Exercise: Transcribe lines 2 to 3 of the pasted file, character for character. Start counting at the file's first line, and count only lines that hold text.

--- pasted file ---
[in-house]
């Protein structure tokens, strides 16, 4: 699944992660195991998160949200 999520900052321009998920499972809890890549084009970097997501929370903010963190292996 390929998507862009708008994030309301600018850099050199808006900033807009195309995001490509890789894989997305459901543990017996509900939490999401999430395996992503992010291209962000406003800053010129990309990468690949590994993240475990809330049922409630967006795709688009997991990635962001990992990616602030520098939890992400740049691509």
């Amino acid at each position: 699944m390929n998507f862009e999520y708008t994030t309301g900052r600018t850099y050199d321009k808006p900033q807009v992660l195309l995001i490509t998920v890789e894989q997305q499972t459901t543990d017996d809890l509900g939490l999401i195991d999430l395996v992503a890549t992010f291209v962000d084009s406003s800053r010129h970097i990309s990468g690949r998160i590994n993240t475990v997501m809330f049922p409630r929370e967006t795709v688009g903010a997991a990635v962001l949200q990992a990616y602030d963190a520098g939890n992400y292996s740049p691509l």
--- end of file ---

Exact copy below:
């Protein structure tokens, strides 16, 4: 699944992660195991998160949200 999520900052321009998920499972809890890549084009970097997501929370903010963190292996 390929998507862009708008994030309301600018850099050199808006900033807009195309995001490509890789894989997305459901543990017996509900939490999401999430395996992503992010291209962000406003800053010129990309990468690949590994993240475990809330049922409630967006795709688009997991990635962001990992990616602030520098939890992400740049691509």
């Amino acid at each position: 699944m390929n998507f862009e999520y708008t994030t309301g900052r600018t850099y050199d321009k808006p900033q807009v992660l195309l995001i490509t998920v890789e894989q997305q499972t459901t543990d017996d809890l509900g939490l999401i195991d999430l395996v992503a890549t992010f291209v962000d084009s406003s800053r010129h970097i990309s990468g690949r998160i590994n993240t475990v997501m809330f049922p409630r929370e967006t795709v688009g903010a997991a990635v962001l949200q990992a990616y602030d963190a520098g939890n992400y292996s740049p691509l």